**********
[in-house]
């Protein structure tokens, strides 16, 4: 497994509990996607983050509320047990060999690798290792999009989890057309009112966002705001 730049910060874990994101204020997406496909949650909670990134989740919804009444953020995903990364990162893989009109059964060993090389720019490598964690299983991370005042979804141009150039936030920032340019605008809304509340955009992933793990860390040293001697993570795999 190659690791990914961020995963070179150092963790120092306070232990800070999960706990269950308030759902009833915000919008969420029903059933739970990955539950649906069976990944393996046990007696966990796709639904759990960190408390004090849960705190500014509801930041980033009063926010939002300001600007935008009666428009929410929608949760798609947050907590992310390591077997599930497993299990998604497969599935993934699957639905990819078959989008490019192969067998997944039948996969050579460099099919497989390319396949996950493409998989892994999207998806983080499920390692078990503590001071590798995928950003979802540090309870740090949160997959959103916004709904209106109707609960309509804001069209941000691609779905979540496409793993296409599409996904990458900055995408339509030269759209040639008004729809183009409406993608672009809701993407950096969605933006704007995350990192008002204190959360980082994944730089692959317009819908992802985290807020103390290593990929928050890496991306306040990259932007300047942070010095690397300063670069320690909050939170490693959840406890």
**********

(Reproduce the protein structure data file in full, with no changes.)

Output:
[in-house]
């Protein structure tokens, strides 16, 4: 497994509990996607983050509320047990060999690798290792999009989890057309009112966002705001 730049910060874990994101204020997406496909949650909670990134989740919804009444953020995903990364990162893989009109059964060993090389720019490598964690299983991370005042979804141009150039936030920032340019605008809304509340955009992933793990860390040293001697993570795999 190659690791990914961020995963070179150092963790120092306070232990800070999960706990269950308030759902009833915000919008969420029903059933739970990955539950649906069976990944393996046990007696966990796709639904759990960190408390004090849960705190500014509801930041980033009063926010939002300001600007935008009666428009929410929608949760798609947050907590992310390591077997599930497993299990998604497969599935993934699957639905990819078959989008490019192969067998997944039948996969050579460099099919497989390319396949996950493409998989892994999207998806983080499920390692078990503590001071590798995928950003979802540090309870740090949160997959959103916004709904209106109707609960309509804001069209941000691609779905979540496409793993296409599409996904990458900055995408339509030269759209040639008004729809183009409406993608672009809701993407950096969605933006704007995350990192008002204190959360980082994944730089692959317009819908992802985290807020103390290593990929928050890496991306306040990259932007300047942070010095690397300063670069320690909050939170490693959840406890």